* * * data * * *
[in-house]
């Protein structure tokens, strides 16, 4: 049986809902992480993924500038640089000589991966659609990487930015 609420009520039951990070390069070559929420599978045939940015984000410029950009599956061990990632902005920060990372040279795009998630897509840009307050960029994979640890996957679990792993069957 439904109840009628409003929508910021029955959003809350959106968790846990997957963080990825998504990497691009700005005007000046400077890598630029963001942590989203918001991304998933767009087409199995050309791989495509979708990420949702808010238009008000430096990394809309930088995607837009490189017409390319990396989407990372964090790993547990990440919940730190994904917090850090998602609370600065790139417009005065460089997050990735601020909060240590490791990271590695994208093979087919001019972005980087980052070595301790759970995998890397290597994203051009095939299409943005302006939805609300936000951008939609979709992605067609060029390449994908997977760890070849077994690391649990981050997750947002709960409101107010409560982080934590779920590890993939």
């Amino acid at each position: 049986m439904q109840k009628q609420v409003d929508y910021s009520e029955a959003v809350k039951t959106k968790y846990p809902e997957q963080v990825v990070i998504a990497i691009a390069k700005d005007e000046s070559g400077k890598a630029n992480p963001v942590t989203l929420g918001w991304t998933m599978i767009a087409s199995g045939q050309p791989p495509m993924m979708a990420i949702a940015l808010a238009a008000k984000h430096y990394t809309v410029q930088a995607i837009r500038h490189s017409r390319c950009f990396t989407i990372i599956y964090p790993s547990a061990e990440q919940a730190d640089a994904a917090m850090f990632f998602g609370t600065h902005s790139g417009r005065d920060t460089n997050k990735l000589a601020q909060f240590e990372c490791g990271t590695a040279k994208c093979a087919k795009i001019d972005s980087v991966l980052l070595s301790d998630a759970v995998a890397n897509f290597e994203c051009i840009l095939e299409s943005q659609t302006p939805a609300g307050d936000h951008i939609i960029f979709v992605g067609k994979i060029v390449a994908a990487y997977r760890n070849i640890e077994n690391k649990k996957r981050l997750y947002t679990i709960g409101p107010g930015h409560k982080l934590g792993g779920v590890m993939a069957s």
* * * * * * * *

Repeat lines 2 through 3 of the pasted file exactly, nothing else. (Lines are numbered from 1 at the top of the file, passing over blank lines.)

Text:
């Protein structure tokens, strides 16, 4: 049986809902992480993924500038640089000589991966659609990487930015 609420009520039951990070390069070559929420599978045939940015984000410029950009599956061990990632902005920060990372040279795009998630897509840009307050960029994979640890996957679990792993069957 439904109840009628409003929508910021029955959003809350959106968790846990997957963080990825998504990497691009700005005007000046400077890598630029963001942590989203918001991304998933767009087409199995050309791989495509979708990420949702808010238009008000430096990394809309930088995607837009490189017409390319990396989407990372964090790993547990990440919940730190994904917090850090998602609370600065790139417009005065460089997050990735601020909060240590490791990271590695994208093979087919001019972005980087980052070595301790759970995998890397290597994203051009095939299409943005302006939805609300936000951008939609979709992605067609060029390449994908997977760890070849077994690391649990981050997750947002709960409101107010409560982080934590779920590890993939």
């Amino acid at each position: 049986m439904q109840k009628q609420v409003d929508y910021s009520e029955a959003v809350k039951t959106k968790y846990p809902e997957q963080v990825v990070i998504a990497i691009a390069k700005d005007e000046s070559g400077k890598a630029n992480p963001v942590t989203l929420g918001w991304t998933m599978i767009a087409s199995g045939q050309p791989p495509m993924m979708a990420i949702a940015l808010a238009a008000k984000h430096y990394t809309v410029q930088a995607i837009r500038h490189s017409r390319c950009f990396t989407i990372i599956y964090p790993s547990a061990e990440q919940a730190d640089a994904a917090m850090f990632f998602g609370t600065h902005s790139g417009r005065d920060t460089n997050k990735l000589a601020q909060f240590e990372c490791g990271t590695a040279k994208c093979a087919k795009i001019d972005s980087v991966l980052l070595s301790d998630a759970v995998a890397n897509f290597e994203c051009i840009l095939e299409s943005q659609t302006p939805a609300g307050d936000h951008i939609i960029f979709v992605g067609k994979i060029v390449a994908a990487y997977r760890n070849i640890e077994n690391k649990k996957r981050l997750y947002t679990i709960g409101p107010g930015h409560k982080l934590g792993g779920v590890m993939a069957s």